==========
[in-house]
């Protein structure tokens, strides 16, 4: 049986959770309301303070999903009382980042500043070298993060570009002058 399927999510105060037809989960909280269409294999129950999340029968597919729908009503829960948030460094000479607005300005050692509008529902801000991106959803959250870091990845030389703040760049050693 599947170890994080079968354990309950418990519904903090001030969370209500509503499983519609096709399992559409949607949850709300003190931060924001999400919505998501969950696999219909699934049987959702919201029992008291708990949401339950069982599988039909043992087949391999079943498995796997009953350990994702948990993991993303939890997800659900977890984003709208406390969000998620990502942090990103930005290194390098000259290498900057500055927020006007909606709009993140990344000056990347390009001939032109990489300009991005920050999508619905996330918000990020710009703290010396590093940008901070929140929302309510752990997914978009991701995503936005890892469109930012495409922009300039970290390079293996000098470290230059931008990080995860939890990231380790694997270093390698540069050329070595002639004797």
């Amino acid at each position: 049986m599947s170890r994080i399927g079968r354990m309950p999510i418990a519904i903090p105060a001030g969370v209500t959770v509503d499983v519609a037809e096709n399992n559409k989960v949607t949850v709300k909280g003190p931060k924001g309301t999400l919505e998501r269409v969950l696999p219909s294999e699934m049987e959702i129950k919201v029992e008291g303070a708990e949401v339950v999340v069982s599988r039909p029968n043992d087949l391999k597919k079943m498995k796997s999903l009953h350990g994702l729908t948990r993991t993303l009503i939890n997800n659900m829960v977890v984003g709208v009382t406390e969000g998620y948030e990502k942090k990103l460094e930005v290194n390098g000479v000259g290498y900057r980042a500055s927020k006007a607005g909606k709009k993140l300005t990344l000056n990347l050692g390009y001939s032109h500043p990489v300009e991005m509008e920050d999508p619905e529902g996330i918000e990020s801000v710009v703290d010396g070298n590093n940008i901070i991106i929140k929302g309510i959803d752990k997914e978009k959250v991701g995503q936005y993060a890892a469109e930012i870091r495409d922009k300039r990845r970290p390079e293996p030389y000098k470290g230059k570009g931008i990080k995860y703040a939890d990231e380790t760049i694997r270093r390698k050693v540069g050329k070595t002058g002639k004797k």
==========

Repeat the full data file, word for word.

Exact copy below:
[in-house]
């Protein structure tokens, strides 16, 4: 049986959770309301303070999903009382980042500043070298993060570009002058 399927999510105060037809989960909280269409294999129950999340029968597919729908009503829960948030460094000479607005300005050692509008529902801000991106959803959250870091990845030389703040760049050693 599947170890994080079968354990309950418990519904903090001030969370209500509503499983519609096709399992559409949607949850709300003190931060924001999400919505998501969950696999219909699934049987959702919201029992008291708990949401339950069982599988039909043992087949391999079943498995796997009953350990994702948990993991993303939890997800659900977890984003709208406390969000998620990502942090990103930005290194390098000259290498900057500055927020006007909606709009993140990344000056990347390009001939032109990489300009991005920050999508619905996330918000990020710009703290010396590093940008901070929140929302309510752990997914978009991701995503936005890892469109930012495409922009300039970290390079293996000098470290230059931008990080995860939890990231380790694997270093390698540069050329070595002639004797």
């Amino acid at each position: 049986m599947s170890r994080i399927g079968r354990m309950p999510i418990a519904i903090p105060a001030g969370v209500t959770v509503d499983v519609a037809e096709n399992n559409k989960v949607t949850v709300k909280g003190p931060k924001g309301t999400l919505e998501r269409v969950l696999p219909s294999e699934m049987e959702i129950k919201v029992e008291g303070a708990e949401v339950v999340v069982s599988r039909p029968n043992d087949l391999k597919k079943m498995k796997s999903l009953h350990g994702l729908t948990r993991t993303l009503i939890n997800n659900m829960v977890v984003g709208v009382t406390e969000g998620y948030e990502k942090k990103l460094e930005v290194n390098g000479v000259g290498y900057r980042a500055s927020k006007a607005g909606k709009k993140l300005t990344l000056n990347l050692g390009y001939s032109h500043p990489v300009e991005m509008e920050d999508p619905e529902g996330i918000e990020s801000v710009v703290d010396g070298n590093n940008i901070i991106i929140k929302g309510i959803d752990k997914e978009k959250v991701g995503q936005y993060a890892a469109e930012i870091r495409d922009k300039r990845r970290p390079e293996p030389y000098k470290g230059k570009g931008i990080k995860y703040a939890d990231e380790t760049i694997r270093r390698k050693v540069g050329k070595t002058g002639k004797k």